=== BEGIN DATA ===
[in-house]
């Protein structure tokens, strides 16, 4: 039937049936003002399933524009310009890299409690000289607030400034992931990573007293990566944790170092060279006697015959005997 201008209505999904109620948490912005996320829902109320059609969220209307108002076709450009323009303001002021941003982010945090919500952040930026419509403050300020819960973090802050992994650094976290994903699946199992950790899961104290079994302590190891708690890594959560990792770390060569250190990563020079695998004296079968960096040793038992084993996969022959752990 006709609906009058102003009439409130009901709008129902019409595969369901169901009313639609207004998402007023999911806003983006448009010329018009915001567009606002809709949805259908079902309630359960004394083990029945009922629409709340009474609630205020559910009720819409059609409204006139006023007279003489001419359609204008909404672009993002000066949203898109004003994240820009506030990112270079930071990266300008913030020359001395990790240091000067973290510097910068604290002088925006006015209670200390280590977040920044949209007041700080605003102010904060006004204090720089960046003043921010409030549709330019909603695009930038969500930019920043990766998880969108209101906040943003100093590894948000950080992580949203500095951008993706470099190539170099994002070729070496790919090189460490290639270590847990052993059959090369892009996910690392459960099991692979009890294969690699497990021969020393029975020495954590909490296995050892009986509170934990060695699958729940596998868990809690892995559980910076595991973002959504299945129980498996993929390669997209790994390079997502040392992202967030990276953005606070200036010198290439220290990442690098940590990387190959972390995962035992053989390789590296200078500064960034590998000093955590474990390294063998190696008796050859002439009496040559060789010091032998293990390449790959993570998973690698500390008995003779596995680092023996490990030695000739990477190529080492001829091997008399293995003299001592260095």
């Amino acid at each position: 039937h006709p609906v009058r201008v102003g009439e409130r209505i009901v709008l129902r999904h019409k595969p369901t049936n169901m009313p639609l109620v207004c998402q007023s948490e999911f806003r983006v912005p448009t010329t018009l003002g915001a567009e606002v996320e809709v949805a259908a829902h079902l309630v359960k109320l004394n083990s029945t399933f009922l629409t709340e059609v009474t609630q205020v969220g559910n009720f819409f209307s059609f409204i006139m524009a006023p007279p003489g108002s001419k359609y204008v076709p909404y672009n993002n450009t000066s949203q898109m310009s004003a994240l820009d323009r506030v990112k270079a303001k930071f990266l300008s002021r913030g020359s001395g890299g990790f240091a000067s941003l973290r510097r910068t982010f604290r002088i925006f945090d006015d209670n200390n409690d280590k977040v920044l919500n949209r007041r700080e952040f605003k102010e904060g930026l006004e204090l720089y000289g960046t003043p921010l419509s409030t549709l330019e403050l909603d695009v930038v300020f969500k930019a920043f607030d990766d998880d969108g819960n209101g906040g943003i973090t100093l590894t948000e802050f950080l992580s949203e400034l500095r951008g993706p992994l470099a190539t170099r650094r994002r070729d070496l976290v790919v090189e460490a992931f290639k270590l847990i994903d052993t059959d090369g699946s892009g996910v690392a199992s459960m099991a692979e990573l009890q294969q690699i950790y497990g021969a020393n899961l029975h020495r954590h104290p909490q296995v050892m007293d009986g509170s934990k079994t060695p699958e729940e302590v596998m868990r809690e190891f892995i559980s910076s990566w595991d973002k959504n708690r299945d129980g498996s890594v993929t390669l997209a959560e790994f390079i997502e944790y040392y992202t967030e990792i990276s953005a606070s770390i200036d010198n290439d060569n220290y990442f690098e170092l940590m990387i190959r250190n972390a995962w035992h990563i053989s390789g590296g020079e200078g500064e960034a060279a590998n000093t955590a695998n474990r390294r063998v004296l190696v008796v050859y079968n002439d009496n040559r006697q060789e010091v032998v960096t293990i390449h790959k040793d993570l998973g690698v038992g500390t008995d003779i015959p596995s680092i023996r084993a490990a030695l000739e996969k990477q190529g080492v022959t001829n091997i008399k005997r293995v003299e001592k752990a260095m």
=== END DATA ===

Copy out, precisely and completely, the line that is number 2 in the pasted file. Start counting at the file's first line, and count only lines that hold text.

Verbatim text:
């Protein structure tokens, strides 16, 4: 039937049936003002399933524009310009890299409690000289607030400034992931990573007293990566944790170092060279006697015959005997 201008209505999904109620948490912005996320829902109320059609969220209307108002076709450009323009303001002021941003982010945090919500952040930026419509403050300020819960973090802050992994650094976290994903699946199992950790899961104290079994302590190891708690890594959560990792770390060569250190990563020079695998004296079968960096040793038992084993996969022959752990 006709609906009058102003009439409130009901709008129902019409595969369901169901009313639609207004998402007023999911806003983006448009010329018009915001567009606002809709949805259908079902309630359960004394083990029945009922629409709340009474609630205020559910009720819409059609409204006139006023007279003489001419359609204008909404672009993002000066949203898109004003994240820009506030990112270079930071990266300008913030020359001395990790240091000067973290510097910068604290002088925006006015209670200390280590977040920044949209007041700080605003102010904060006004204090720089960046003043921010409030549709330019909603695009930038969500930019920043990766998880969108209101906040943003100093590894948000950080992580949203500095951008993706470099190539170099994002070729070496790919090189460490290639270590847990052993059959090369892009996910690392459960099991692979009890294969690699497990021969020393029975020495954590909490296995050892009986509170934990060695699958729940596998868990809690892995559980910076595991973002959504299945129980498996993929390669997209790994390079997502040392992202967030990276953005606070200036010198290439220290990442690098940590990387190959972390995962035992053989390789590296200078500064960034590998000093955590474990390294063998190696008796050859002439009496040559060789010091032998293990390449790959993570998973690698500390008995003779596995680092023996490990030695000739990477190529080492001829091997008399293995003299001592260095």